There is a new, easy test to assess whether or not an athlete has sustained a concussion. Better yet, it's easy to administer and amazingly inexpensive. With students returning to school and athletic programs already ramping up, now is a good time for news of this to get out.

          The New York Times reported on this on August 14.

The start this month of high school and college football seasons across the country renews concerns about the issue of repeated head impacts and how to manage or, preferably, avoid concussions. Unfortunately, the resources to deal with the problem remain limited. Newly released, state-of-the-art football helmets, for instance, may measure how much force each player’s head is absorbing and relay that data via telemetry to trainers on the sidelines, but at $1,500 or so per helmet, they are unattainable for most teams.

Which is why a study published recently in The British Journal of Sports Medicine is so appealing. Eminently practical, it offers a means by which any team, no matter how small or cash-strapped, can assess the likelihood of one of its players having sustained an on-field concussion. It also celebrates a nifty, D.I.Y., MacGyver-ish sensibility rarely seen in our technology-obsessed times.

More below the Orange Omnilepticon.

            Head injuries are not a joke, but diagnosing a concussion is not easy. It's not just about how hard someone is hit - it's also about the way the force was transmitted and whether or not the brain was injured by the blow. Individuals differ too. For an athlete in the middle of a game, a coach or trainer has to be able to detect when they've sustained a damaging impact as quickly as possible. Sustained unconsciousness, slurred speech, confusion, unevenly dilated pupils - these are gross symptoms of injury. More subtle damage is harder to detect, but still needs to be treated. The problem is how to recognize it.

          As Gretchen Reynolds reports, researchers at the University of Michigan decided to investigate whether or not a test of an athlete's reaction time could be used to gauge if they had suffered a concussion.

The study’s authors began with the simple idea that, to manage sports-related concussions, “you need to be able to quickly and easily assess” whether a given player has actually sustained one, said Steven P. Broglio, director of the University of Michigan’s NeuroSport Research Laboratory and co-author of the study. Not every head impact results in a concussion.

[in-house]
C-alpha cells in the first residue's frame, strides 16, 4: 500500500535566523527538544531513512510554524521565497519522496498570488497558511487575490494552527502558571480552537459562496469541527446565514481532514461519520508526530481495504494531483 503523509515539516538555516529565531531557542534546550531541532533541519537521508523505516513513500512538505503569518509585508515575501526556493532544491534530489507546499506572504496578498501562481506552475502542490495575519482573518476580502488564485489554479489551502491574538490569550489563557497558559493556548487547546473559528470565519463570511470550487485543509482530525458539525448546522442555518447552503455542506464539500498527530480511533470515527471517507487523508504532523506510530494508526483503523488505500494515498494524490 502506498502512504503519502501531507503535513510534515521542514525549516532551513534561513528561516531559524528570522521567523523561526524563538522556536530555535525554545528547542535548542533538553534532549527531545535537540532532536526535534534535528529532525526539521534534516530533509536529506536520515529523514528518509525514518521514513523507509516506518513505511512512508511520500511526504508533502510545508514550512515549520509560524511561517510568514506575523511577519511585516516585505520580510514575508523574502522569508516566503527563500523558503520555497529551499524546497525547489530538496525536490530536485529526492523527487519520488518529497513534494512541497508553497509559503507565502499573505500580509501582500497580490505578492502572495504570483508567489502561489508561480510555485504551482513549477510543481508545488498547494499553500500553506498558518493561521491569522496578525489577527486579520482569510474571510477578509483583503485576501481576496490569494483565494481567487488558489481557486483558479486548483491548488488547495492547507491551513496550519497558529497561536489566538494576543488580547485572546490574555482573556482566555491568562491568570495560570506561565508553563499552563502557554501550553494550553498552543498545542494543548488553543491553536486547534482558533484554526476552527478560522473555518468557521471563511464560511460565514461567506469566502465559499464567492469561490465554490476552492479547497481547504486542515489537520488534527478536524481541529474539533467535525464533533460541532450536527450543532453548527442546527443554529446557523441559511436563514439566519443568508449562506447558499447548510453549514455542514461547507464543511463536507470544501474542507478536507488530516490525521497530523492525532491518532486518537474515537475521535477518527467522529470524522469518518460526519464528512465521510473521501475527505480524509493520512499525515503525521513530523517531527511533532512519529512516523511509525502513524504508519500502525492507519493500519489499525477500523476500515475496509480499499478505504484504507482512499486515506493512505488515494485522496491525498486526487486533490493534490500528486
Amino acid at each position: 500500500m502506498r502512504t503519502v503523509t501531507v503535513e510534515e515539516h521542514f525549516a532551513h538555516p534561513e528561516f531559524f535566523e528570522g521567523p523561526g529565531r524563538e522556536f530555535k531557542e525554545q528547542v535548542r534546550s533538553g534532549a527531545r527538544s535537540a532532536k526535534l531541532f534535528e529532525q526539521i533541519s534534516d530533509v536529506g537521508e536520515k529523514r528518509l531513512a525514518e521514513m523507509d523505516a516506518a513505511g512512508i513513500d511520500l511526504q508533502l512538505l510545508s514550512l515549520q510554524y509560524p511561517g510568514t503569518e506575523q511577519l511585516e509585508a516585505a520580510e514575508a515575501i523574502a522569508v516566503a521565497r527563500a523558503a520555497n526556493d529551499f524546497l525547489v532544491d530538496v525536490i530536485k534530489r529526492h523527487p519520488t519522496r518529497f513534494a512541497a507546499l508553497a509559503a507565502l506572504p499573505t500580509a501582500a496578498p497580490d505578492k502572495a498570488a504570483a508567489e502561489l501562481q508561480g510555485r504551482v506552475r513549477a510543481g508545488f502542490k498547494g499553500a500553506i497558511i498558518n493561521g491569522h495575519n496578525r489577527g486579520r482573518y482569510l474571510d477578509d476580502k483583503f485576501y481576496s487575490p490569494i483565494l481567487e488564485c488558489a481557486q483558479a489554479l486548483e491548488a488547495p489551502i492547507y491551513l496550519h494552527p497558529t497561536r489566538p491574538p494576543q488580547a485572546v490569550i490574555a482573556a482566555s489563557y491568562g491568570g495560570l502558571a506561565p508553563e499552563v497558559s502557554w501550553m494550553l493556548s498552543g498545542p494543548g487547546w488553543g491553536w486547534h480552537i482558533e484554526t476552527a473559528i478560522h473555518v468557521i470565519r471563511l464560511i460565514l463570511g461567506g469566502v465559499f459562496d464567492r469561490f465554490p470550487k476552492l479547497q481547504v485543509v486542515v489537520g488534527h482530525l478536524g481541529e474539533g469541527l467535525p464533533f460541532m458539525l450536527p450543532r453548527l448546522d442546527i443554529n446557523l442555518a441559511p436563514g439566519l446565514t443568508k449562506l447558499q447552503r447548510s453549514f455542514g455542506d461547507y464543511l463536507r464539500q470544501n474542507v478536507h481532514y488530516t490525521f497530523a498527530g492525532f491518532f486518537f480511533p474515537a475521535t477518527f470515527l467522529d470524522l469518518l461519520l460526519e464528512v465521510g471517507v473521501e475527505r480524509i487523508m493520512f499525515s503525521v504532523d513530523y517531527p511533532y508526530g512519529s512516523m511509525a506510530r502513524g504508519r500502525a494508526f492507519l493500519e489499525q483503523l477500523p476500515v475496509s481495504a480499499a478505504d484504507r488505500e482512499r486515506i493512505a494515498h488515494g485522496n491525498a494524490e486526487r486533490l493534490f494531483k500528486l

One means of assessing concussion status, Dr. Broglio continued, is to look at a player’s reaction time, since it is known to increase immediately after a concussion. A variety of scientifically validated tools exist to measure players’ reaction times, but most require a computer and sophisticated software, and are not practicable on the sidelines or in the budgets of many teams.

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         The device they came up with is remarkably simple:

...After some noodling, Dr. Eckner came up with the idea of attaching a hockey puck via adhesive to a long wooden dowel, and marking centimeters in ink along the length of the dowel.

To use the device, an evaluator simply holds it in front of an athlete who is seated at a table with one arm resting on the surface and his hand at the table’s edge. The evaluator aligns the puck with the bottom of the athlete’s hand and lets go. The athlete catches the falling stick. The evaluator marks where his hand lands, and, voila, a coach or trainer has a baseline measure of someone’s reaction time. Theoretically, should a player later be suspected of having sustained a concussion, the trainer could pull out the dowel-puck, repeat the test, and, if the player’s reaction time were slower, conclude that he or she likely was concussed.

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        The distance the stick falls before the athlete grasps it is directly related to how fast the athlete recognizes that the stick is dropping and how quickly they can react to catch it. That distance can be used to determine exactly how long it took the athlete to react - it's a simple calculation based on the physics of falling objects and gravitational acceleration. The person administering the test doesn't need to use a stopwatch or even signal the athlete when the stick is released - it's all about how quickly the athlete can respond. If they take longer than their baseline tests show they should (the stick falls a greater distance), it indicates they should be treated as suffering from a concussion.